Story: Lt. General Thomas P. Stafford, USAF (retired) recounts his journey from Weatherford, Oklahoma to the Cold War-era Air Force, and from there to the Edwards Air Force Base test flight facility and the second class of astronauts selected by NASA. Stafford would fly two record-setting Gemini missions and command the Apollo 10 mission, essentially a full-on dress rehearsal for the first lunar landing. He also commanded the Apollo half of the Apollo-Soyuz Test Project flight, the first international mission in space and the first docking of American and Soviet spacecraft. Even after his retirement from the NASA flight rotation, Stafford would go on to serve frequently as America’s ambassador to the Soviet and Russian space programs, right through the Mir/Shuttle docking missions and the International Space Station; and at the same time, he was still fighting the Cold War as well, drawing up the B-2 Stealth bomber’s specs on a hotel napkin. He would also be on many advisory boards regarding NASA safety issues in the wake of both the Challenger and Columbia disasters, and would eventually return to Weatherford to found an aerospace museum.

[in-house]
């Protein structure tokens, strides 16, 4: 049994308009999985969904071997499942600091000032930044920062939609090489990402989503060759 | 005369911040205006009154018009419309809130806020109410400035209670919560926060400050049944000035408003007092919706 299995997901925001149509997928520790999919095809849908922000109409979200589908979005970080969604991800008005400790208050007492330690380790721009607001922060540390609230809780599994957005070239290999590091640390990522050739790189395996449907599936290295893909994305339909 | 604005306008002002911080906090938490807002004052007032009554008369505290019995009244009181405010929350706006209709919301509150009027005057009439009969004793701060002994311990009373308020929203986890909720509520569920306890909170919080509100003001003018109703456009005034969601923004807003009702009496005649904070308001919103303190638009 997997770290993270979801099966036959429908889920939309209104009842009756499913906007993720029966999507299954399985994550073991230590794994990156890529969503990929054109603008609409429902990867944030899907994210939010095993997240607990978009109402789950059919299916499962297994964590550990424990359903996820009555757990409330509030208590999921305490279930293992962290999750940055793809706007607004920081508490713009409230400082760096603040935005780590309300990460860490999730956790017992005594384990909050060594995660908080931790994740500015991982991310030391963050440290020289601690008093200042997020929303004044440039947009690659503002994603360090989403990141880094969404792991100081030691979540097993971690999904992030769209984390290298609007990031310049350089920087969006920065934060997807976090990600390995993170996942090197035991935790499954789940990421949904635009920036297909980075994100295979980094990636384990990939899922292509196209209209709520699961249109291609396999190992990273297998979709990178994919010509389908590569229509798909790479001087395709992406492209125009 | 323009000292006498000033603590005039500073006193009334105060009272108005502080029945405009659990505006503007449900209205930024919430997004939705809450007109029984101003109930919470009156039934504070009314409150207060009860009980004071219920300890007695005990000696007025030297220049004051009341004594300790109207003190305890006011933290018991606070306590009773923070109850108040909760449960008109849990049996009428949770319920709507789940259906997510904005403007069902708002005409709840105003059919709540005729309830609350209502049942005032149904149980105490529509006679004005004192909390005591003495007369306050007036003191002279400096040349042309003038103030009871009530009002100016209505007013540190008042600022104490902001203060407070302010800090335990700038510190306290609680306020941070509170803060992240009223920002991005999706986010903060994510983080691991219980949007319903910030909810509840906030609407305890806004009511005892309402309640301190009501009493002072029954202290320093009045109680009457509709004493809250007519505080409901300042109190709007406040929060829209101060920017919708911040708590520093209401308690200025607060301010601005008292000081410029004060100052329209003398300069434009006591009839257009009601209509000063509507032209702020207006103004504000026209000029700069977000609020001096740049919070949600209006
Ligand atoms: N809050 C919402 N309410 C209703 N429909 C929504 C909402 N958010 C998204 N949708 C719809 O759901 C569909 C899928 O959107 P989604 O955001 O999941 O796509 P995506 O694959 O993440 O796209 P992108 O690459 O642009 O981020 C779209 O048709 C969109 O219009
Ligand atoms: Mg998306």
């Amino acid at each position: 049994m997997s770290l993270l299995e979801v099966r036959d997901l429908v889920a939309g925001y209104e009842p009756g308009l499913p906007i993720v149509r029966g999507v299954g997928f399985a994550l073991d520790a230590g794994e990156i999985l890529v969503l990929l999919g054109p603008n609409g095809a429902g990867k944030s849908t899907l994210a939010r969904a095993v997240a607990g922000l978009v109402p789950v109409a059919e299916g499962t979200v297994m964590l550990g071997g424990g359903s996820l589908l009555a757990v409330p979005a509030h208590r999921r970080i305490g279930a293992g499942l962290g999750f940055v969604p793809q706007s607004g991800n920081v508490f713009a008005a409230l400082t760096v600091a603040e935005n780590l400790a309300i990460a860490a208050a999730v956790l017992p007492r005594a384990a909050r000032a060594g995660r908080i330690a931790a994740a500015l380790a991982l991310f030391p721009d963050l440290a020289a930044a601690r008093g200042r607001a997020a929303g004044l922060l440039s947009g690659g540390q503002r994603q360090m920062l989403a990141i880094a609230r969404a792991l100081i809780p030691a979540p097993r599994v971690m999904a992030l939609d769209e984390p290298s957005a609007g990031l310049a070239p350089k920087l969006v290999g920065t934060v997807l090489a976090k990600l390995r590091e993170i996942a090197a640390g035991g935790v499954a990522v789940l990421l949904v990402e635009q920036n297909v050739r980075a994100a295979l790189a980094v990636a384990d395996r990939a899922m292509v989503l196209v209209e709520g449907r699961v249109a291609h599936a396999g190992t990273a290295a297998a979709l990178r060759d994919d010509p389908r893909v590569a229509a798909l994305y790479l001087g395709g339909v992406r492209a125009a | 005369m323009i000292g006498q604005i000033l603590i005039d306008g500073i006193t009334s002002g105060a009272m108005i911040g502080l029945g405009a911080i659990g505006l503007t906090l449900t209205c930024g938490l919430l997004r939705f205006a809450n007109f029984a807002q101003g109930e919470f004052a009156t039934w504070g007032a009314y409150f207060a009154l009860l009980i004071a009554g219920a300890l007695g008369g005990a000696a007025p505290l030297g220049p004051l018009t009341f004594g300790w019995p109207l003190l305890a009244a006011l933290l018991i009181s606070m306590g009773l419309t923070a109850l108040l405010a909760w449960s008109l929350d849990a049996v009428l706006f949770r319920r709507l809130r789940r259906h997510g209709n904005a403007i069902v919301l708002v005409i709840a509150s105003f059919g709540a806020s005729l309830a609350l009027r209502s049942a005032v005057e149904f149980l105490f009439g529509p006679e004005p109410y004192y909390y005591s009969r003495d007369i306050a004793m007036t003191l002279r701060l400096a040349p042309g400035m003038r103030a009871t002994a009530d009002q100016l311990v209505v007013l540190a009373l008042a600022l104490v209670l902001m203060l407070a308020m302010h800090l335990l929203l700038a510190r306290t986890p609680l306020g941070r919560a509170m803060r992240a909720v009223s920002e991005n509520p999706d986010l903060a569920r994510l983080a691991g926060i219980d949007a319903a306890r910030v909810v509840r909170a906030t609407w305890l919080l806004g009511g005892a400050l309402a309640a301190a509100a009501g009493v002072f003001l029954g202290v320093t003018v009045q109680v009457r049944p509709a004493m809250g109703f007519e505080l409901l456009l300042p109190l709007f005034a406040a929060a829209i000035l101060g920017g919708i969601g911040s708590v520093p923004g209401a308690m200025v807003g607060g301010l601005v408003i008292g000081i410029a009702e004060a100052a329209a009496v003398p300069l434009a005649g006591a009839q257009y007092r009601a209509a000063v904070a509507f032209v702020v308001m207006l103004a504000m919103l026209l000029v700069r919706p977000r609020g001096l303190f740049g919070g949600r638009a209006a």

Review: Co-written with Michael Cassutt (who also co-wrote Apollo-Soyuz astronaut Deke Slayton’s memoirs), “We Have Capture” is an engrossing read for anyone interested in the history of the U.S. space program. Many of the stories you’ve already heard have something in common – Thomas Stafford was on the flip-side, whether it was flying the plane that landed safely mere minutes after another plane carrying a promising two-man rookie Gemini crew crashed, or taking over as NASA’s Chief Astronaut after Alan Shepard overcame Meniere’s Disease and reclaimed his place on the flight roster, or commanding half of the Gemini 6 / Gemini 7 rendezvous mission, or commanding the Apollo 10 moon landing “rehearsal” mission that went to the moon and did everything but land. Tom Stafford was there. […]